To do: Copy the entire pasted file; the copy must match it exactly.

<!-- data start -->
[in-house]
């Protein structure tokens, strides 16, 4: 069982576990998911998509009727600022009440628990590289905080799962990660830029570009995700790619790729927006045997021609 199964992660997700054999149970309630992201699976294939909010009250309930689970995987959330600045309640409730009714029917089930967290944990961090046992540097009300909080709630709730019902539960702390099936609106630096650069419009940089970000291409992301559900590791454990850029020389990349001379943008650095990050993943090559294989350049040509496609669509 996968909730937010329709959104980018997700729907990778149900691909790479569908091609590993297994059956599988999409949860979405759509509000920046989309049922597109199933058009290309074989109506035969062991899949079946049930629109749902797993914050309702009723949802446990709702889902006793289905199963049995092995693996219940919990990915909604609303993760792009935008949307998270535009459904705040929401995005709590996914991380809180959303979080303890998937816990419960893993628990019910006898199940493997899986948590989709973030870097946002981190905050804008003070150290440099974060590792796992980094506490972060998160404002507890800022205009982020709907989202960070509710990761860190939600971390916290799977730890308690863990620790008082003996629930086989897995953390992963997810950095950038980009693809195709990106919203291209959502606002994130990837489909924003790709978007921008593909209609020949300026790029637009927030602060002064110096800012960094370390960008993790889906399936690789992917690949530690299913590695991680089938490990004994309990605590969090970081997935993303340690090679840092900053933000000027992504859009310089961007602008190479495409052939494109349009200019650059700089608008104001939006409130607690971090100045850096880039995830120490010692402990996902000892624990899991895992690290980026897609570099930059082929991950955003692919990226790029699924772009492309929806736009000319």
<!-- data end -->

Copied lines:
[in-house]
């Protein structure tokens, strides 16, 4: 069982576990998911998509009727600022009440628990590289905080799962990660830029570009995700790619790729927006045997021609 199964992660997700054999149970309630992201699976294939909010009250309930689970995987959330600045309640409730009714029917089930967290944990961090046992540097009300909080709630709730019902539960702390099936609106630096650069419009940089970000291409992301559900590791454990850029020389990349001379943008650095990050993943090559294989350049040509496609669509 996968909730937010329709959104980018997700729907990778149900691909790479569908091609590993297994059956599988999409949860979405759509509000920046989309049922597109199933058009290309074989109506035969062991899949079946049930629109749902797993914050309702009723949802446990709702889902006793289905199963049995092995693996219940919990990915909604609303993760792009935008949307998270535009459904705040929401995005709590996914991380809180959303979080303890998937816990419960893993628990019910006898199940493997899986948590989709973030870097946002981190905050804008003070150290440099974060590792796992980094506490972060998160404002507890800022205009982020709907989202960070509710990761860190939600971390916290799977730890308690863990620790008082003996629930086989897995953390992963997810950095950038980009693809195709990106919203291209959502606002994130990837489909924003790709978007921008593909209609020949300026790029637009927030602060002064110096800012960094370390960008993790889906399936690789992917690949530690299913590695991680089938490990004994309990605590969090970081997935993303340690090679840092900053933000000027992504859009310089961007602008190479495409052939494109349009200019650059700089608008104001939006409130607690971090100045850096880039995830120490010692402990996902000892624990899991895992690290980026897609570099930059082929991950955003692919990226790029699924772009492309929806736009000319």